Big UC changes may come from private ‘Committee of Two’ meetings 

brown and napolitanoIronically, in the midst of Sunshine Week, designed to create more open government and freedom of information, the “Committee of Two” considering the financial situation of the UC system – Gov. Jerry Brown and University of California President Janet Napolitano – are not forthcoming in revealing details about their negotiations. Despite protests to the contrary, this may be a necessary thing.

Yesterday at the UC Regents’ meeting in San Francisco, both Brown and Napolitano did a two-step around whatever progress is being made in their talks about the proposed tuition increase. Napolitano and the Regents supported tuition increases if the university system did not get more money from the state. Brown refused to be bullied.

Now the two are working on a plan that will try to re-set some university finances without raising tuition or dramatically increasing the state’s contribution. Not an easy task, but they claim they are making progress.

That doesn’t stop critics from demanding the negotiations be more open. As one student was quoted in the Sacramento Bee, “We need a committee that not just represents a committee of two, but a committee of 240,000,” referring to the number of students in the system.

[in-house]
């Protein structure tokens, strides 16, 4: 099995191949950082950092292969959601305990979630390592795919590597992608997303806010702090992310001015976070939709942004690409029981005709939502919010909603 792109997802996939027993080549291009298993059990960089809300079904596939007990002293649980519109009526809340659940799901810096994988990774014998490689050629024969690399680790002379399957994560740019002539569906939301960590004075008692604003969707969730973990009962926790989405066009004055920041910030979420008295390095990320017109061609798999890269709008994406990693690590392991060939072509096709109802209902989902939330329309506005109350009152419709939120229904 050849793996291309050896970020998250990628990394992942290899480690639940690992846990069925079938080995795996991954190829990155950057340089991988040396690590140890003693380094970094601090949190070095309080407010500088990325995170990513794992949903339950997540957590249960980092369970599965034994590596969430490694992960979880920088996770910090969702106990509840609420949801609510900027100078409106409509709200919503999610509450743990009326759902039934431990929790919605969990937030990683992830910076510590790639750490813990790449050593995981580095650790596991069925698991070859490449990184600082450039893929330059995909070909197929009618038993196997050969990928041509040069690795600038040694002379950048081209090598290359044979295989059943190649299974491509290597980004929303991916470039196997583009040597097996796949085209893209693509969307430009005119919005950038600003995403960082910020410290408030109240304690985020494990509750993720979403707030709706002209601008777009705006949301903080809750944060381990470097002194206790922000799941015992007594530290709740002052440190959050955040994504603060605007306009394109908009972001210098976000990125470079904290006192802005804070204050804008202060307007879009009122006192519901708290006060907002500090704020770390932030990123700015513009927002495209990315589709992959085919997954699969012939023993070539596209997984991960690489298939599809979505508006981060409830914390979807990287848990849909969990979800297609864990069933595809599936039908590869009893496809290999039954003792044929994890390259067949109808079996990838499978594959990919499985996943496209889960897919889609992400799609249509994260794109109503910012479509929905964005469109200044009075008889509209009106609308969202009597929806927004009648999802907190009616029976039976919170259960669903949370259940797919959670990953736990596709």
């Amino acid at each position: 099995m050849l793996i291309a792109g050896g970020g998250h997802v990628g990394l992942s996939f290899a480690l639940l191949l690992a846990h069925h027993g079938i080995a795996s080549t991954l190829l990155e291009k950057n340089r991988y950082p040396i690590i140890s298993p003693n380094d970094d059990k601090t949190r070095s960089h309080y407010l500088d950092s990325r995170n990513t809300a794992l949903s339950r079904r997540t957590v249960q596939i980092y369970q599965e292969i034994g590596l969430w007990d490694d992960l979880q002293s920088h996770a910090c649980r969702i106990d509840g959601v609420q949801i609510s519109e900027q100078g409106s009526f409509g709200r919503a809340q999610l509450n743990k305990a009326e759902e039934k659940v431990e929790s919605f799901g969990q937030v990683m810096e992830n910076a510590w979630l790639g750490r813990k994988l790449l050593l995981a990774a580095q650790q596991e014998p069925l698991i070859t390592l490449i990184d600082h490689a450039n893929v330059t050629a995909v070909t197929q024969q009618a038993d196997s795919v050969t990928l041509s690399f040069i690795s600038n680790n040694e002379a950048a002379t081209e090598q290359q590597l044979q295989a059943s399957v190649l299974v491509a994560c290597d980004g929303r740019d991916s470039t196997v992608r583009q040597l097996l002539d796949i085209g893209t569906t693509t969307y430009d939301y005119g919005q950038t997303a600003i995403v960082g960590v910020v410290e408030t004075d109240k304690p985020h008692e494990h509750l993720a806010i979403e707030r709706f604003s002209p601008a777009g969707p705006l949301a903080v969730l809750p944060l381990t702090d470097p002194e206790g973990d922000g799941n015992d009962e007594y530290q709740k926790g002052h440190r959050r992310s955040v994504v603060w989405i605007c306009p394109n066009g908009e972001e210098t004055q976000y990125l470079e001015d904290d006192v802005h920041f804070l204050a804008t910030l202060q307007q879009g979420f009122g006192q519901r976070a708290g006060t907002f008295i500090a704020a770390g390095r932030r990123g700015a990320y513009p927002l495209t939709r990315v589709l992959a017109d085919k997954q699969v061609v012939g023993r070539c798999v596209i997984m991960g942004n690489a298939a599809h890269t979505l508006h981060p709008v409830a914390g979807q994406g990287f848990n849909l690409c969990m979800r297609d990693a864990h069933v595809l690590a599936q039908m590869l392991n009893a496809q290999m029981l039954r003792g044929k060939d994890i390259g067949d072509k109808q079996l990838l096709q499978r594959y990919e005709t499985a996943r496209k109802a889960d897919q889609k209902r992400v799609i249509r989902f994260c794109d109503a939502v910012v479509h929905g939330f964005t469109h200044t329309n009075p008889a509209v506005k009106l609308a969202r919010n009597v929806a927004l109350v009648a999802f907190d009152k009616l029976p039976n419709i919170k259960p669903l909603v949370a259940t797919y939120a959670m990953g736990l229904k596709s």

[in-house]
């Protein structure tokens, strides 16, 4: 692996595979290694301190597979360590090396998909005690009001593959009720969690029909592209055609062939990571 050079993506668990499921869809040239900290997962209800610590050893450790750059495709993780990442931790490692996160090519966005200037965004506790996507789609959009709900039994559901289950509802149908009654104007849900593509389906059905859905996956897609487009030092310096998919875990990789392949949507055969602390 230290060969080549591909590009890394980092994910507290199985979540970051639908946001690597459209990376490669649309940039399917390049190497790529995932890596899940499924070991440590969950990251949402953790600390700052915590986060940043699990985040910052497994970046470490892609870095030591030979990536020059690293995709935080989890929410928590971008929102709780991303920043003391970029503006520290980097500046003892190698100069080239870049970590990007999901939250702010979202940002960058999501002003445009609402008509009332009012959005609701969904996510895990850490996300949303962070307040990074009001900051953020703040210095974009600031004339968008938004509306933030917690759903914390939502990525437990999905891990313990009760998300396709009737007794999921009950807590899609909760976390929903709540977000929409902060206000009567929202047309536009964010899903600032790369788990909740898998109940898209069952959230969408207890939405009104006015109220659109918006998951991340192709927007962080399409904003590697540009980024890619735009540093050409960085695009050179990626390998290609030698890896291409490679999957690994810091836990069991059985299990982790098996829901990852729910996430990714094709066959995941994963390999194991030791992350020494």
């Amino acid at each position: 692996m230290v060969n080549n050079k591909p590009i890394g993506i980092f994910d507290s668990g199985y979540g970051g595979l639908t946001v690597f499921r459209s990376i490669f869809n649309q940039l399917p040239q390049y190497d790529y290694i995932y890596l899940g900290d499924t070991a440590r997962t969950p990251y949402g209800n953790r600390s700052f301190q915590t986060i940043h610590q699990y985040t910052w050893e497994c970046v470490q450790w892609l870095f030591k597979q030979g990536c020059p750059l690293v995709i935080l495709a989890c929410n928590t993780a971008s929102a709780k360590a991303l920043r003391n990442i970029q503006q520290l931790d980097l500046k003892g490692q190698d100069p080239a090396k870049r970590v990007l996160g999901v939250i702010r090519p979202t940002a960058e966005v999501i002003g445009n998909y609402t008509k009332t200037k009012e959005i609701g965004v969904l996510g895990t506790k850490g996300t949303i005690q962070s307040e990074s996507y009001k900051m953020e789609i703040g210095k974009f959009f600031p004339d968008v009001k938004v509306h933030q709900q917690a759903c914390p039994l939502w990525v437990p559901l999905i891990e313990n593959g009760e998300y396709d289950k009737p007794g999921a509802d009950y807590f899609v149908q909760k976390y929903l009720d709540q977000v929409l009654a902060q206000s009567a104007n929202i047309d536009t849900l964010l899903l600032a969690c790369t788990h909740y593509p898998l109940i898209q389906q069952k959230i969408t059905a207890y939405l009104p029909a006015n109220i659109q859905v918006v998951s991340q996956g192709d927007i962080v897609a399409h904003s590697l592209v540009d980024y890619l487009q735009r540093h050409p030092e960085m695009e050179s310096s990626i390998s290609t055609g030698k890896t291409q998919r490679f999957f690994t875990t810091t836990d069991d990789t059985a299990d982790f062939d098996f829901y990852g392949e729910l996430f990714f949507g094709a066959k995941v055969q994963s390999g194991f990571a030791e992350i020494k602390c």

University business

Are private talks setting government plans ever the way to go? Historians have suggested that, if the United States Constitution was cobbled together in open meetings the document would be much different and, they suggest, not better.

Tackling tuition hikes is not the same as constitution writing. However, to continue the broad analogy, what comes out of these private meetings may set a course of change for the way the university does business, just as the long ago constitution-writers went beyond their original assignment of fixing the Articles of Confederation.

I know – a little bit of a grandiose comparison.  But it is quite possible the UC system might look and feel quite different if the negotiators come to an agreement and any proposed changes are approved after debate. Online courses, larger teaching loads for professors and a shorter time to graduation all may alter the university experience as we have come to know it over the last few decades.

Whatever the Committee of Two comes up with would have to withstand vigorous public debate. There is no guarantee any Committee of Two proposal will pass the test. I served on a half-dozen state commissions over the years and few commission recommendations were turned into state policy.

Pensions

One big issue that is affecting all government-related organizations is employee pensions and health costs. When the issue of raising tuition first surfaced, the university’s financial division pointed to pension costs as one of the culprits. That issue must also be part of the negotiations, along with rising retiree health care costs.

We will see if the Committee of Two can come up with any solutions on the pension/health care front that succeed and maybe set the course for reform in this area for other government entities.

One suspects big changes are coming to the UC system. Getting the ball rolling is happening in private.

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